How CSR is Evolving During the COVID Era

Rebecca Mitsch

Communications strategist working with MovingWorlds

2020 has presented novel challenges for corporate social responsibility and social impact leaders, and these challenges continue to evolve. During a time of widespread suffering and grief due to a global pandemic, economic recession, and prominent examples of systemic racism, it is hard to know how your corporate social impact strategy should change to keep up.

Many corporate social impact leaders are asking themselves questions like,

  • “Do we maintain our current impact strategy or pivot in a completely new direction?
  • Do we engage our now-virtual employees in a new initiative or maintain our tried-and-true initiatives?
  • What do our partner organizations even need most right now?
  • I feel like now is the time to act, but where do I focus?
  • Will our executives keep funding these kinds of programs, or cut spending because of the crisis?”

In our work helping corporations develop social impact strategies and programs, we’ve seen how the role of CSR has changed over time, and how our insights can help companies adapt to succeed in the new normal.

The Current State of Corporate Social Responsibility (CSR)

Before answering those questions and taking action, let’s take a step back and think about how the corporate social responsibility (CSR) movement has evolved so far. Just before COVID, a massive pivot was already underway in the CSR space away from just philanthropy and volunteer hours towards a more effective, strategic, and sustainable model of changing companies from the inside out. The concept of CSR has made gains since Howard Bowen introduced the social contract between business and society in the 1940’s, President H.W. Bush’s push for volunteerism in the 1990’s, the adoption of the SDGs in 2015, and even the more recent call in 2019 to create a new purpose for businesses.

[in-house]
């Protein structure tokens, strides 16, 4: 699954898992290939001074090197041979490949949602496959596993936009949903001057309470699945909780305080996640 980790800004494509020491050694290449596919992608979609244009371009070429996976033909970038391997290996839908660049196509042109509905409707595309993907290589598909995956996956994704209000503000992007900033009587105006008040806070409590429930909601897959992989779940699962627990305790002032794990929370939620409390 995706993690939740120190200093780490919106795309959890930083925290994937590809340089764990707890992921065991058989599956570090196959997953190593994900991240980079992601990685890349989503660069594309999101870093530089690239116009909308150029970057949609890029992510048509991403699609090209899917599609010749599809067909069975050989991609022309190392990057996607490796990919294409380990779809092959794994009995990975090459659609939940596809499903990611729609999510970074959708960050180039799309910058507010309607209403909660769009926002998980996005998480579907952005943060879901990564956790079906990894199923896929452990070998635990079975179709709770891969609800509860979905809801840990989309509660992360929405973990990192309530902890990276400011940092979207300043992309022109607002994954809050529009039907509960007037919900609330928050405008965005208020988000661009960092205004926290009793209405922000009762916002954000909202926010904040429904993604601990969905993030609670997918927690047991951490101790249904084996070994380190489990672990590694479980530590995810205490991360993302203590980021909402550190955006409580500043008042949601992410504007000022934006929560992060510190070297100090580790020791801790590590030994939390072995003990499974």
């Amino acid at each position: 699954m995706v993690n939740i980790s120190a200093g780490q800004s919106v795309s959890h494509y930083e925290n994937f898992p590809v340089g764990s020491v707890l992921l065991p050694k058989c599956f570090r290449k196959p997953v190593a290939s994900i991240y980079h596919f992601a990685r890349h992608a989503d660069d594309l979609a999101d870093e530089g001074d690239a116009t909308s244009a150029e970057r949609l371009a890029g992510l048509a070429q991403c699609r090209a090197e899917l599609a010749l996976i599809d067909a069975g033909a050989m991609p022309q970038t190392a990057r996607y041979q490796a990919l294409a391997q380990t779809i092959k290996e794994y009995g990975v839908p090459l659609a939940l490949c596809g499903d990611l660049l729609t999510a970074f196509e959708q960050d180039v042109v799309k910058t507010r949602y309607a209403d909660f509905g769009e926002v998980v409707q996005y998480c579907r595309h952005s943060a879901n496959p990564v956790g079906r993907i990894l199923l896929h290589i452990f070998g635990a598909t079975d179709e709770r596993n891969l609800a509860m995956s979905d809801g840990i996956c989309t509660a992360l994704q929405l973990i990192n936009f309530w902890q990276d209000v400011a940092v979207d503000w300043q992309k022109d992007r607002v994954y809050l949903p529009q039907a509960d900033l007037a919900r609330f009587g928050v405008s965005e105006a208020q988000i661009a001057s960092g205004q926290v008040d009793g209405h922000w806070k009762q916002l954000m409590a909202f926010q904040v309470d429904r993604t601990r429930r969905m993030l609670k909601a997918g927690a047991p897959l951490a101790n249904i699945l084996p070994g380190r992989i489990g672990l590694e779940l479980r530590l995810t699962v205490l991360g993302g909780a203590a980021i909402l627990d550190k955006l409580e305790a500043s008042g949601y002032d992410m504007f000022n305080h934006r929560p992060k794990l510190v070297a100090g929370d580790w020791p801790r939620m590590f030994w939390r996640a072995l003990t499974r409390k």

The current economic, environmental, and civic crises have shifted the way companies are looking at their corporate social impact strategies, and are forcing them to adapt to a “new normal” (last week we wrote about what the new normal can look like, and what it will take to get there).

In the new normal, CSR is a top priority for business, no longer just a public relations agenda item. The field of CSR is driving the internal changes within companies that are needed to evolve the business landscape from a “winners take all” system to one that includes all stakeholders. To make that shift, CSR needs to be fully woven into a company’s overall strategy. That requires a focus on the changing relationship between business and society, and a move towards stakeholder capitalism. And in case you need to persuade yourself or others that moving away from profit maximization as the sole guiding force for business is the right next step, Just Capital released a poll last week revealing “three in four Americans say they will long remember the companies that took missteps in their response to the pandemic, and an even greater proportion – over four in five – will remember those that did the right thing by their workers by ensuring their health and safety or doing their best to avoid layoffs.” 

The Case for a New Normal